It’s not cynicism, it’s safety

I’d like to start off this op/ed piece with a bit of a disclaimer: I am not the kind of person who cynically ignores...

I’d like to start off this op/ed piece with a bit of a disclaimer: I am not the kind of person who cynically ignores the misfortune of others. I’m a believer in supporting the community and at points in my life I’ve volunteered up to four or five nights a week with the Rotary Club, Chamber of Commerce, 4-H and other groups. With that said, let’s proceed.

Last November I, like I’m sure a lot of people, watched in shock as news reports detailed the death of Calgary Greenaway MLA Manmeet Bhullar along a Highway #2 roadside. On Nov. 23, during the first big snowstorm of the season, Bhullar apparently was driving on Highway #2, saw another motorist in distress in the ditch and decided to stop to help. A few moments later Bhullar was dead after an 18-wheeled truck struck him.

The incident sort of reminded me of an incident I had early in my journalism career, something that suggested how dangerous it can be to tempt fate on a highway. I was working in a village in B.C. called Nakusp, south of Revelstoke. I had gone to a head-on collision on a primary highway in winter, and the asphalt was coated in frozen rain so slippery even with high-grip hiking boots, I could barely move on it. As I approached an RCMP officer I knew at the crash scene, a pick-up came around the mountain curve and lost control, sliding sideways at the two of us standing on the road. Luckily, the truck regained control. The incident made an impression on me…you don’t know what’s going to come around that corner in bad weather.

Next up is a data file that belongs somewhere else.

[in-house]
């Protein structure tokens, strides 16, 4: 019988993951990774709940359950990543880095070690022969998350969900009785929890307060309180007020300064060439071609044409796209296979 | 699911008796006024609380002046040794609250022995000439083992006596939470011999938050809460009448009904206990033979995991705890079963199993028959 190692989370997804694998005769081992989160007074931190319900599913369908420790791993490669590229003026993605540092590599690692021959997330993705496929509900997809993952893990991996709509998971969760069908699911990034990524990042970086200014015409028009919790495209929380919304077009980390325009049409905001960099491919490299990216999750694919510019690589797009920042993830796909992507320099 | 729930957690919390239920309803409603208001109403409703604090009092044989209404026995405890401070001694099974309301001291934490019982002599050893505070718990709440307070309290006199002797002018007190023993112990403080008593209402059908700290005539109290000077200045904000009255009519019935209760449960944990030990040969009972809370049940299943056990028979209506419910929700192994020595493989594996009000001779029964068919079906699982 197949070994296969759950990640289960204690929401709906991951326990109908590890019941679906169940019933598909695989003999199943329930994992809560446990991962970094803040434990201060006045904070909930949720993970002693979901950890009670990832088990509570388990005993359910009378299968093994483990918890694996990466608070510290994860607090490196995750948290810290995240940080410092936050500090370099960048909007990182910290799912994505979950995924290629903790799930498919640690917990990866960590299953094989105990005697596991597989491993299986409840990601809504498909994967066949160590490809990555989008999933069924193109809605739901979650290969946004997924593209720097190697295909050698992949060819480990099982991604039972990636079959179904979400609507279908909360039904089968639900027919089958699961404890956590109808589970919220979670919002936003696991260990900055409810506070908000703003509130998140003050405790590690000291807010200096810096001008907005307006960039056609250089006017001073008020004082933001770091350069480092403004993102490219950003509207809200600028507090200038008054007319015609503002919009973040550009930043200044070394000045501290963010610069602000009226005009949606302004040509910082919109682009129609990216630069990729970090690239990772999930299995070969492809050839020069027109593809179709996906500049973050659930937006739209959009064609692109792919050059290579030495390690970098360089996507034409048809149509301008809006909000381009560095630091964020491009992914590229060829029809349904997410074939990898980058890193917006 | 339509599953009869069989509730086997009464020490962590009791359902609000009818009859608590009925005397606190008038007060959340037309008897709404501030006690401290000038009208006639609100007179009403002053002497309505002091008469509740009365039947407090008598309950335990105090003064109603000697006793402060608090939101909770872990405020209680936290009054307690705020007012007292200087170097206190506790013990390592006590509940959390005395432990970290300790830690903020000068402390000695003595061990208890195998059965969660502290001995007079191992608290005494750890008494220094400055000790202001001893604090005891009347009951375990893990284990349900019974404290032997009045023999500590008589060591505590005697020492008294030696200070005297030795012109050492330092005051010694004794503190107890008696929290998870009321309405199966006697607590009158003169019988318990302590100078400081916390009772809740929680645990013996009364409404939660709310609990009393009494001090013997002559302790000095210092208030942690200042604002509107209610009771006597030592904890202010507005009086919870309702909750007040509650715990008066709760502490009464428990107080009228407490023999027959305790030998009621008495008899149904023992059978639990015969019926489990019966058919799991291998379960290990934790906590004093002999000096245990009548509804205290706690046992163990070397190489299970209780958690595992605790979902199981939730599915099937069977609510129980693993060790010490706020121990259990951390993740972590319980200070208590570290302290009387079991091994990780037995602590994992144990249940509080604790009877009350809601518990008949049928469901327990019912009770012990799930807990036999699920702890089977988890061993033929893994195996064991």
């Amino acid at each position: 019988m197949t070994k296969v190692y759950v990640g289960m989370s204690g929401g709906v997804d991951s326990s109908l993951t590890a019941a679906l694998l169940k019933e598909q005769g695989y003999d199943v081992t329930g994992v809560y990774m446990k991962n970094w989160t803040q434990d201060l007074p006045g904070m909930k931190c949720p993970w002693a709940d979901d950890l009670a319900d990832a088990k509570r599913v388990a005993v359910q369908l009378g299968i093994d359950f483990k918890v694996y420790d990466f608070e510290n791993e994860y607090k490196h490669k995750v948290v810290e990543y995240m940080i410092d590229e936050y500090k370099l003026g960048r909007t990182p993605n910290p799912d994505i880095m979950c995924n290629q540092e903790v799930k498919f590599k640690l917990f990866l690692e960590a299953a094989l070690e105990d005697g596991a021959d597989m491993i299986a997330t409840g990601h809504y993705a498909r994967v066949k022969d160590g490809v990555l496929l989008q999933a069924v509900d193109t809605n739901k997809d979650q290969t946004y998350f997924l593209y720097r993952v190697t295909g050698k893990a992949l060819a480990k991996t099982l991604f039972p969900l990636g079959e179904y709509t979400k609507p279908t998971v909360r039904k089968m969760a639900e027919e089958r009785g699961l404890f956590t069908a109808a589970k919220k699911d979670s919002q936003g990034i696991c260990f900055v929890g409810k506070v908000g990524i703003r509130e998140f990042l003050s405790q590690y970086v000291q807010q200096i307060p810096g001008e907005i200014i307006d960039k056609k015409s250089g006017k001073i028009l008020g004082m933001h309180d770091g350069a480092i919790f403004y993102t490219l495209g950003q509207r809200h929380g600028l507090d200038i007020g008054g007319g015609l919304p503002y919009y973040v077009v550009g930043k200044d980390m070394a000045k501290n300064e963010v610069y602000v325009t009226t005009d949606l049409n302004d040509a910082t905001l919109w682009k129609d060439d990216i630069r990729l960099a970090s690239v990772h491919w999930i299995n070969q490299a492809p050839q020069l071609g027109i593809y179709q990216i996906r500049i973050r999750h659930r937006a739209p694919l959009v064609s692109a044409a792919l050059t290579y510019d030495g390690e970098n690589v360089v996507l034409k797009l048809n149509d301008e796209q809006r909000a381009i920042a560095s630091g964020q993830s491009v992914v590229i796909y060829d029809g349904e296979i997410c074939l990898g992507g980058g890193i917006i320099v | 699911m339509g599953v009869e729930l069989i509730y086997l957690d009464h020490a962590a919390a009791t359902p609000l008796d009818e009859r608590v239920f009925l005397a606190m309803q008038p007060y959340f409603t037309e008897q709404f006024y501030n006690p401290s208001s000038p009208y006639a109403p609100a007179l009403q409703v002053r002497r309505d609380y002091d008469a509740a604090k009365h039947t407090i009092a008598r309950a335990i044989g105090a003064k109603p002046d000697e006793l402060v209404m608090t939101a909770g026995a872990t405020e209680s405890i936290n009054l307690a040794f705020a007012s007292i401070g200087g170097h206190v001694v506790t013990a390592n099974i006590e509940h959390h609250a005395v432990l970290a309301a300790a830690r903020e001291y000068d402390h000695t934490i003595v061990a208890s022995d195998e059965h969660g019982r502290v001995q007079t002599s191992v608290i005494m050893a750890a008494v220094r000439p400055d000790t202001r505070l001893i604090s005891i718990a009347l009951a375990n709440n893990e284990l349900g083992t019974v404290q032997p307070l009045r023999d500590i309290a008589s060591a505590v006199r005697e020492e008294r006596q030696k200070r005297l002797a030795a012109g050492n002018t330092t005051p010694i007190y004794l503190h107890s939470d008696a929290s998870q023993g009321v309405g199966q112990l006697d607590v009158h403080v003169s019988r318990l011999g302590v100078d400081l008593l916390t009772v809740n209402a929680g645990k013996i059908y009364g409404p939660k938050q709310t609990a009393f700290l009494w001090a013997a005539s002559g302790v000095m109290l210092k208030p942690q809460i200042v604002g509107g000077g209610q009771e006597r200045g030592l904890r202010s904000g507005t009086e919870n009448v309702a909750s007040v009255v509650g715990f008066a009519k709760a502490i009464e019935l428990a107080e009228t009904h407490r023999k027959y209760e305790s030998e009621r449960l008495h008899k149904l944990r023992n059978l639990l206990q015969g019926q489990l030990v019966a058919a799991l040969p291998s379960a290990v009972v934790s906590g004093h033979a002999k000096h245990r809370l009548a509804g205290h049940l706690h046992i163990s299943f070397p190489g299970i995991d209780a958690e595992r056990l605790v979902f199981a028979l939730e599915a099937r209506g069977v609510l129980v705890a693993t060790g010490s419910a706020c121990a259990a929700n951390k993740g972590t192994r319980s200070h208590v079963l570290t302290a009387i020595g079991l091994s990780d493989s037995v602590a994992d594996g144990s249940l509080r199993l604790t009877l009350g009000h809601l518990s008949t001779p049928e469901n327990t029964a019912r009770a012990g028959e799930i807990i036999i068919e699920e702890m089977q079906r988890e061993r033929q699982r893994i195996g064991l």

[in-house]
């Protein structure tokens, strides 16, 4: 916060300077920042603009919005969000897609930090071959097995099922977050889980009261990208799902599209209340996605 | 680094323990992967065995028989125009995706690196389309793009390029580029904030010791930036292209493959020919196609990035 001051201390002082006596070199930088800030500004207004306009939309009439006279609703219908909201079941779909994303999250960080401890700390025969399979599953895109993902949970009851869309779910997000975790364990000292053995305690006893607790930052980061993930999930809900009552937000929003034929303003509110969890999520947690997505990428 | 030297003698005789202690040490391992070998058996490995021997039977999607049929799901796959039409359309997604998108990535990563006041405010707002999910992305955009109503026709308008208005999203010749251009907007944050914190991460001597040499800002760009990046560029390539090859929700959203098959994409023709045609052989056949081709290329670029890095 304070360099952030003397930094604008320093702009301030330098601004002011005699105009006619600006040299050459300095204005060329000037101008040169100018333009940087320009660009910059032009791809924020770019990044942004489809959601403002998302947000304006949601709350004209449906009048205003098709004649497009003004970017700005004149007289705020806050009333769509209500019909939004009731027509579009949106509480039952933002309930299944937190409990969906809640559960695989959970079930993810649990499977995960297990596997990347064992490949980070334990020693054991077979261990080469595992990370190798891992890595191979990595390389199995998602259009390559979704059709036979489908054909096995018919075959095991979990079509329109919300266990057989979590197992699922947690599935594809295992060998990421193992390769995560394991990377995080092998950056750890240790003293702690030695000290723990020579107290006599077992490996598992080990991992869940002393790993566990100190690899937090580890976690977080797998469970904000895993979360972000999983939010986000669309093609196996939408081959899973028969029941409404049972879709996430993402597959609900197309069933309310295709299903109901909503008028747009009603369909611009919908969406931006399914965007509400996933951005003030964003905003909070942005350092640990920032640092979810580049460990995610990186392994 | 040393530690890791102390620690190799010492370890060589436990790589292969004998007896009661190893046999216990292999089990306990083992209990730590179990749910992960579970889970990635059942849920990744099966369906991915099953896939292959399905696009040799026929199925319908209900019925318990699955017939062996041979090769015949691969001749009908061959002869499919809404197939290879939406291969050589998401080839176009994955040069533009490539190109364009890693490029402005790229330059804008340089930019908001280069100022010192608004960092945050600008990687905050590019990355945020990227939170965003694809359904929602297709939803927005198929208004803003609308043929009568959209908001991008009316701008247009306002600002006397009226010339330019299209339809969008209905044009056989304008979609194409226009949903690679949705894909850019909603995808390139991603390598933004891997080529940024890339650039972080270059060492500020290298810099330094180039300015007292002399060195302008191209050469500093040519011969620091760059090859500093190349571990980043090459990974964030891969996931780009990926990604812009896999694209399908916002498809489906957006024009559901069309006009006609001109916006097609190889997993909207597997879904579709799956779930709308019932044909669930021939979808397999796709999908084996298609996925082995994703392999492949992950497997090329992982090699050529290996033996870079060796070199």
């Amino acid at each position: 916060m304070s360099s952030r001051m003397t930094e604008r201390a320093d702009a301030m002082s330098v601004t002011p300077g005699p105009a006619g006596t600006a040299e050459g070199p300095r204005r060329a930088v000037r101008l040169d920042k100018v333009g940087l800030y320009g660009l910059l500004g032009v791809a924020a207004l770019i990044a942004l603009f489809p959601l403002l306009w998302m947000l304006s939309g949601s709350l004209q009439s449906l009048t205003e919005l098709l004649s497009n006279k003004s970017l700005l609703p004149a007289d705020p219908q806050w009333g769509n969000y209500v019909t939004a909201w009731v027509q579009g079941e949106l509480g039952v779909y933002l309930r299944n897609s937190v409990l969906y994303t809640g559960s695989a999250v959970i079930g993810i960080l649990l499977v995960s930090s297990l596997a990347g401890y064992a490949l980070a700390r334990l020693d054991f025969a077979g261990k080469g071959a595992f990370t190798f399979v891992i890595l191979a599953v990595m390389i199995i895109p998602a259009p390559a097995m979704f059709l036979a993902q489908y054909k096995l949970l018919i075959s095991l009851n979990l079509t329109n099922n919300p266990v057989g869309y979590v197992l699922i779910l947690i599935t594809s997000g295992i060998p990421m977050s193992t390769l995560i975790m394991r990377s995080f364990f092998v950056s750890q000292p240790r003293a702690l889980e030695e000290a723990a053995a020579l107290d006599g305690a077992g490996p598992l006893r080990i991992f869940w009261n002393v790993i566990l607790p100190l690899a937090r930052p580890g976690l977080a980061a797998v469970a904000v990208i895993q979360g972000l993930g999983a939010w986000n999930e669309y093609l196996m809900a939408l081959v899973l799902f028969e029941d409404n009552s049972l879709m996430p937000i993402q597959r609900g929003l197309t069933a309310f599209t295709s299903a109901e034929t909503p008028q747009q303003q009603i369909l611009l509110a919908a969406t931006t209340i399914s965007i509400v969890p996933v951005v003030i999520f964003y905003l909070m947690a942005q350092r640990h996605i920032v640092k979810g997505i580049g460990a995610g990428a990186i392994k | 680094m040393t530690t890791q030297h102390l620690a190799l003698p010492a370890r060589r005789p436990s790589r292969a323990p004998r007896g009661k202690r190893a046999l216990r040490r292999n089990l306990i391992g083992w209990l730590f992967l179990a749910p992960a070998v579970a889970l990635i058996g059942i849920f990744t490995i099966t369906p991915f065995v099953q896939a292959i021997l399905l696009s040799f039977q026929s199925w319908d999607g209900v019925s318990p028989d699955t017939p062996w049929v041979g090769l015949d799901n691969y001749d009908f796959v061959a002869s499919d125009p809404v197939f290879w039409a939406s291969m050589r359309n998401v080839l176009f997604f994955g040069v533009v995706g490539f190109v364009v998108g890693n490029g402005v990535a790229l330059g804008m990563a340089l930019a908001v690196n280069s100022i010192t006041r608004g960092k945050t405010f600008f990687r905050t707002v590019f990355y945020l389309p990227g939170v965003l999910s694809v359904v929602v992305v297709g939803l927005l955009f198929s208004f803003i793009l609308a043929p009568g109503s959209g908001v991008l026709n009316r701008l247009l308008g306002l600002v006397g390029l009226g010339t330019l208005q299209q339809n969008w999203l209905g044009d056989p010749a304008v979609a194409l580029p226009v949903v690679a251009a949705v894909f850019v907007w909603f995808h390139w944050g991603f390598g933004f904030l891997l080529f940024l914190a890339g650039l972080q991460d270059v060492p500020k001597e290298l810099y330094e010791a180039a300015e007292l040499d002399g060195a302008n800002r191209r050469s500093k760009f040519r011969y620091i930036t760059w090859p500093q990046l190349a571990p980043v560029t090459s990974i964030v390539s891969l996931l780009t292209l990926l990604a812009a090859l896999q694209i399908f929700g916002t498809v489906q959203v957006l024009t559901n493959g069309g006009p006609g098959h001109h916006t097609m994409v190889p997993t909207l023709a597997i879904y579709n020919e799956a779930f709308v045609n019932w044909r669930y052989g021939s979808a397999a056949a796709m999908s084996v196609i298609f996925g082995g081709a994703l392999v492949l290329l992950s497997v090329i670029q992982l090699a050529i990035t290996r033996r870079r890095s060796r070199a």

A couple years later I was working at a newspaper in southern Alberta and was discussing a car crash with the RCMP commander Sgt. Pete Sopow. Pete gave me some really solid traffic advice. He advised that, when driving on a divided highway, if you’re in the fast or left-hand lane, don’t just sit beside other traffic, especially large commercial vehicles because, literally, anything can happen and it will happen at a really high speed. Pete told me about a crash he went to on a divided road where a car was driving beside an 18-wheeled truck, cruising in the same direction, when a tire on the truck exploded…right next to the head of someone in the car’s backseat.

Other police friends I’ve had also mentioned the fact that, during a car collision, bad storm or other highway problem, motorists stopping to help don’t really help, they just get in the way and create a further hazard to everyone. That’s where the “tow ban” philosophy comes from. There’s a point past which it becomes so dangerous for anyone on the road in those conditions, everyone just has to sit tight and wait out the storm.

Most of us aren’t mechanics or collision experts; when we approach someone on the highway who’s in trouble, what realistically can we do for them?

The vast majority of people have their own cell phones now, and everyone knows that 911 is the emergency number to call. Also, in a snowstorm such as Bhullar faced, if a car is high-centered in the ditch, nothing short of a tow-truck driven and operated by someone who knows what he or she is doing will be able to help. There was nothing Bhullar could have done for them, or at least, whatever help he could offer was not worth risking his own life for.

In a situation like that, there’s nothing wrong with passing by. But I have to admit I admired Bhullar’s courage and compassion to stop and help someone he didn’t even know.

Stu Salkeld is the new editor of the Leduc/Wetaskiwin Pipestone Flyer and writes a regular column for the paper.

 

Just Posted

(Advocate file photo)
Red Deer down to 102 active COVID-19 cases

Central zone has 332 cases with 26 in hospital and five in ICU

Storm clouds gathered in Mulhurst, Alta., just before noon June 15, 2021. Photo/ Dan Moster.
Areas of County of Wetaskiwin remain under severe thunderstorm watch

Environment Canada has issued a severe thunderstorm watch for areas of the County.